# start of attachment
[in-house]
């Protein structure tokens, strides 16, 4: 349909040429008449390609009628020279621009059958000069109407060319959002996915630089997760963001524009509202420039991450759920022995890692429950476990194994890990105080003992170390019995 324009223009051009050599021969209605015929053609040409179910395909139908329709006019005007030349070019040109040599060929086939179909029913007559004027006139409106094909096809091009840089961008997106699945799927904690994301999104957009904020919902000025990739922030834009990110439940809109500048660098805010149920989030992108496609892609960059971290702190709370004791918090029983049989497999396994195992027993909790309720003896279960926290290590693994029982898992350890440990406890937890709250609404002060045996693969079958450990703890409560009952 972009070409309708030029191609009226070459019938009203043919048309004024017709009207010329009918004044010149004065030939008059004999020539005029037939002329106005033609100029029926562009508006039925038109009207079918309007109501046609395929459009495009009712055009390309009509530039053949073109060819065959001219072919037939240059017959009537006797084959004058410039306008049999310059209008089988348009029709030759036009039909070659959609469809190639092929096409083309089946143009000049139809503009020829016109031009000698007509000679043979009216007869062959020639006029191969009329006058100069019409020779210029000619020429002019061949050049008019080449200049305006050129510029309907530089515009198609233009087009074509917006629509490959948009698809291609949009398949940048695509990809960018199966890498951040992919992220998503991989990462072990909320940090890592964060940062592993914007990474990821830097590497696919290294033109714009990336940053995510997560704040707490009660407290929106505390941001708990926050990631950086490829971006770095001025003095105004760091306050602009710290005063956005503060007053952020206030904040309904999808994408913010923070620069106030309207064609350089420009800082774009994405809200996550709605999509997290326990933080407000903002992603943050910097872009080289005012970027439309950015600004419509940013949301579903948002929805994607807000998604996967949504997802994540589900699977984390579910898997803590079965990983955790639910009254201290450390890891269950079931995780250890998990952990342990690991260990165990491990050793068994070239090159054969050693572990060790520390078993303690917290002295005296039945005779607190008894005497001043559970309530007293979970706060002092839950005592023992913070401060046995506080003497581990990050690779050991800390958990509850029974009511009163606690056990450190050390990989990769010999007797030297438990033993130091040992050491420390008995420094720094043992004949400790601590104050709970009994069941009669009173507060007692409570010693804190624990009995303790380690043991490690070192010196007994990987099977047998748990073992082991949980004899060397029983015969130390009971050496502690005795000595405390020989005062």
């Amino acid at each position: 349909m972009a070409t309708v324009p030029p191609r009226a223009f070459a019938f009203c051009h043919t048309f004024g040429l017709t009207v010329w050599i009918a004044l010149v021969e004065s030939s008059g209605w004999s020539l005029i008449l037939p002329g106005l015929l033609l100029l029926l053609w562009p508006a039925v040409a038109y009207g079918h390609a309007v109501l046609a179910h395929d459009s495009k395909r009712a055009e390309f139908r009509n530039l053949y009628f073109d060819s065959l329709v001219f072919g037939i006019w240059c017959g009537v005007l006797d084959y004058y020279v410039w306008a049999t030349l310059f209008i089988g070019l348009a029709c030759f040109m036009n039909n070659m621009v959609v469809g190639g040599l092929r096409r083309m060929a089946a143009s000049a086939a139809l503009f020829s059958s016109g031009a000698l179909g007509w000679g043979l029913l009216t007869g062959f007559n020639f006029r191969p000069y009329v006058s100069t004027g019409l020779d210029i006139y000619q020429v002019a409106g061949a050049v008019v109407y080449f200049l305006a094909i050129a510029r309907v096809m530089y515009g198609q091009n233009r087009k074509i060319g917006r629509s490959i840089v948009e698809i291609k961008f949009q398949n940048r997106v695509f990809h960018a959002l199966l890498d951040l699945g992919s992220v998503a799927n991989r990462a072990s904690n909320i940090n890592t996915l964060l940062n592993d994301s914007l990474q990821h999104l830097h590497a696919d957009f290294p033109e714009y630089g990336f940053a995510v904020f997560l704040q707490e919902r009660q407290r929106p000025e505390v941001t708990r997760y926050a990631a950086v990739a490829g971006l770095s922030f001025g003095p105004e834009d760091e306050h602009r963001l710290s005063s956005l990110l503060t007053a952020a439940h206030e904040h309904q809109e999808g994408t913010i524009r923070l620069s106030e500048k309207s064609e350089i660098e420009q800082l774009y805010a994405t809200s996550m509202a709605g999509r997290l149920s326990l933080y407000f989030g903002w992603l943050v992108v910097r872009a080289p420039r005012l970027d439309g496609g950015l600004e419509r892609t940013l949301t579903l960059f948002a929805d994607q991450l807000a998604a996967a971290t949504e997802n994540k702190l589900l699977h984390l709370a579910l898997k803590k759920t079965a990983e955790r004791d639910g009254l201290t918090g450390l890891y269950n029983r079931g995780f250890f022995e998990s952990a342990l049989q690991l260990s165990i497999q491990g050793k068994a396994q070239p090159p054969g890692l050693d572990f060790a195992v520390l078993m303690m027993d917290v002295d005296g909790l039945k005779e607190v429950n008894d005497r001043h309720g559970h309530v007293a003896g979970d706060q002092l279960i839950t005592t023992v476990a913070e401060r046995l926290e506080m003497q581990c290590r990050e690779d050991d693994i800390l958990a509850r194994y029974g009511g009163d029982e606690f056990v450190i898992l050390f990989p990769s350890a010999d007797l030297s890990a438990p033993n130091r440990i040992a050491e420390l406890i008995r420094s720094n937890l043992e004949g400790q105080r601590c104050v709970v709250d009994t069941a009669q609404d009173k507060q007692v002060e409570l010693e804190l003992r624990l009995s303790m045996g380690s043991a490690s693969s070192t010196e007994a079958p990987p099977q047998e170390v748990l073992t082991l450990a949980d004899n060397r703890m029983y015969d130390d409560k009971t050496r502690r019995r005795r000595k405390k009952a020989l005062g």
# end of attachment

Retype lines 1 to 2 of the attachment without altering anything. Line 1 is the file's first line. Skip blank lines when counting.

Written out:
[in-house]
């Protein structure tokens, strides 16, 4: 349909040429008449390609009628020279621009059958000069109407060319959002996915630089997760963001524009509202420039991450759920022995890692429950476990194994890990105080003992170390019995 324009223009051009050599021969209605015929053609040409179910395909139908329709006019005007030349070019040109040599060929086939179909029913007559004027006139409106094909096809091009840089961008997106699945799927904690994301999104957009904020919902000025990739922030834009990110439940809109500048660098805010149920989030992108496609892609960059971290702190709370004791918090029983049989497999396994195992027993909790309720003896279960926290290590693994029982898992350890440990406890937890709250609404002060045996693969079958450990703890409560009952 972009070409309708030029191609009226070459019938009203043919048309004024017709009207010329009918004044010149004065030939008059004999020539005029037939002329106005033609100029029926562009508006039925038109009207079918309007109501046609395929459009495009009712055009390309009509530039053949073109060819065959001219072919037939240059017959009537006797084959004058410039306008049999310059209008089988348009029709030759036009039909070659959609469809190639092929096409083309089946143009000049139809503009020829016109031009000698007509000679043979009216007869062959020639006029191969009329006058100069019409020779210029000619020429002019061949050049008019080449200049305006050129510029309907530089515009198609233009087009074509917006629509490959948009698809291609949009398949940048695509990809960018199966890498951040992919992220998503991989990462072990909320940090890592964060940062592993914007990474990821830097590497696919290294033109714009990336940053995510997560704040707490009660407290929106505390941001708990926050990631950086490829971006770095001025003095105004760091306050602009710290005063956005503060007053952020206030904040309904999808994408913010923070620069106030309207064609350089420009800082774009994405809200996550709605999509997290326990933080407000903002992603943050910097872009080289005012970027439309950015600004419509940013949301579903948002929805994607807000998604996967949504997802994540589900699977984390579910898997803590079965990983955790639910009254201290450390890891269950079931995780250890998990952990342990690991260990165990491990050793068994070239090159054969050693572990060790520390078993303690917290002295005296039945005779607190008894005497001043559970309530007293979970706060002092839950005592023992913070401060046995506080003497581990990050690779050991800390958990509850029974009511009163606690056990450190050390990989990769010999007797030297438990033993130091040992050491420390008995420094720094043992004949400790601590104050709970009994069941009669009173507060007692409570010693804190624990009995303790380690043991490690070192010196007994990987099977047998748990073992082991949980004899060397029983015969130390009971050496502690005795000595405390020989005062």